WORLD – An international team of researchers from Spain, the United States, and the United Kingdom has successfully created a strain of genetically modified (GM) rice that will produce HIV-neutralizing proteins.

According to Crop Biotech, the scientists have been developing possible treatments for people infected with HIV.

Their efforts to produce a vaccine against the virus have been unsuccessful, but oral medications have been developed that can stave off an infection for a short period of time.

These medications, however, are unavailable in third world countries.

To help people who are at risk, the research team developed a strain of rice with the same HIV-neutralizing proteins as the oral medications.

Once grown, the rice produces seeds that can be processed on-site to make a topical cream containing the proteins.

The cream can then be applied to the skin to allow the proteins to enter the body.

The research update stated that the GM rice produces one type of antibody and two kinds of proteins that bind directly to the HIV virus, preventing them from interacting with human cells.

The researchers also noted that the cost of making the cream is nominal once the rice has been grown, and people living in infection areas can grow as much of the rice as they need, then make the paste and apply it themselves.

“Our paper provides an approach for the durable deployment of anti-HIV agents in the developing world.

We developed a transgenic rice line expressing three microbicidal proteins (the HIV-neutralizing antibody 2G12 and the lectins griffithsin and cyanovirin-N).

Simultaneous expression in the same plant allows the crude seed extract to be used directly as a topical microbicide cocktail, avoiding the costs of multiple downstream processes.

This groundbreaking strategy is realistically the only way that microbicidal cocktails can be manufactured at a cost low enough for the developing world, where HIV prophylaxis is most in demand,” a statement from the research wrote.

The transmission of HIV can be prevented by the application of neutralizing monoclonal antibodies and lectins.

Traditional recombinant protein manufacturing platforms lack sufficient capacity and are too expensive for developing countries, which suffer the greatest disease burden.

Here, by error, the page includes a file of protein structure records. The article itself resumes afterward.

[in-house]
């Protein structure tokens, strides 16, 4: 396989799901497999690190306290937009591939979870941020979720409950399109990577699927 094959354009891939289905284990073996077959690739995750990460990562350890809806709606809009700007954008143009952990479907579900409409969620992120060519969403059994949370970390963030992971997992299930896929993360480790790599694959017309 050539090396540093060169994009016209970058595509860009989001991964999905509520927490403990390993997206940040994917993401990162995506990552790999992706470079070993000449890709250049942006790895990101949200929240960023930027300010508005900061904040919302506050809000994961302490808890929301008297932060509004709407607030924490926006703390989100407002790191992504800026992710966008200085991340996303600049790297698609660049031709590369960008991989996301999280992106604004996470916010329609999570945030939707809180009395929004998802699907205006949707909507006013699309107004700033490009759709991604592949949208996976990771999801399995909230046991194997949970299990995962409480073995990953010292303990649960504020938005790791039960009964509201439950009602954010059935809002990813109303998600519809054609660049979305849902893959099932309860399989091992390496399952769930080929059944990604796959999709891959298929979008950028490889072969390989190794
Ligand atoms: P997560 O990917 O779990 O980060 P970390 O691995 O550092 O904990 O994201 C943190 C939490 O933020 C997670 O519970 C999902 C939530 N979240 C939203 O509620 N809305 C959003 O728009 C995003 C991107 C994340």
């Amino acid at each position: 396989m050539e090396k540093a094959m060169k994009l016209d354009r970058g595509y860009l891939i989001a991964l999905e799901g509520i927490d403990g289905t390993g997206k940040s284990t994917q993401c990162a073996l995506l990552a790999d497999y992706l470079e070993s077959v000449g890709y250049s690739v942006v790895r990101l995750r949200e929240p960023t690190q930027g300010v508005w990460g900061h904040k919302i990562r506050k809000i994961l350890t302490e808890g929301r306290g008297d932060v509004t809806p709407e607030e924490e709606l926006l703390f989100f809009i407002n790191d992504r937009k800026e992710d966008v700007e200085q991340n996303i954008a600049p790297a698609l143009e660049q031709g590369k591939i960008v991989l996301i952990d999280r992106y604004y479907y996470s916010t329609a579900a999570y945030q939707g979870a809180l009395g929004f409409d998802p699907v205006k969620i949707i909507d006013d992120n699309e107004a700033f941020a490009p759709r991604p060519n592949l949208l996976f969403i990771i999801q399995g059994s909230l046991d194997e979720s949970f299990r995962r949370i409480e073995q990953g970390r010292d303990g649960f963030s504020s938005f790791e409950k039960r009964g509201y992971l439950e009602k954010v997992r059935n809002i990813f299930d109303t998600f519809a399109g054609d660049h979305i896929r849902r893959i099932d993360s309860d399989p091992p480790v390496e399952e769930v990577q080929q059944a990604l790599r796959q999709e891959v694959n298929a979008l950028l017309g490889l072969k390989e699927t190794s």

Plants offer an inexpensive and scalable alternative manufacturing platform that can produce multiple components in a single plant, which is important because multiple components are required to avoid the rapid emergence of HIV-1 strains resistant to single microbicides.

Additionally, the crude extracts can be used directly for prophylaxis to avoid the massive costs of downstream processing and purification.

“We investigated whether rice could simultaneously produce three functional HIV-neutralizing proteins (the monoclonal antibody 2G12, and the lectins griffithsin and cyanovirin-N).

Preliminary in vitro tests showed that the cocktail of three proteins bound to gp120 and achieved HIV-1 neutralization.

Remarkably, when we mixed the components with crude extracts of wild-type rice endosperm, we observed enhanced binding to gp120 in vitro and synergistic neutralization when all three components were present.

Extracts of transgenic plants expressing all three proteins also showed enhanced in vitro binding to gp120 and synergistic HIV-1 neutralization.

Fractionation of the rice extracts suggested that the enhanced gp120 binding was dependent on rice proteins, primarily the globulin fraction.

Therefore, the production of HIV-1 microbicides in rice may not only reduce costs compared to traditional platforms but may also provide functional benefits in terms of microbicidal potency.”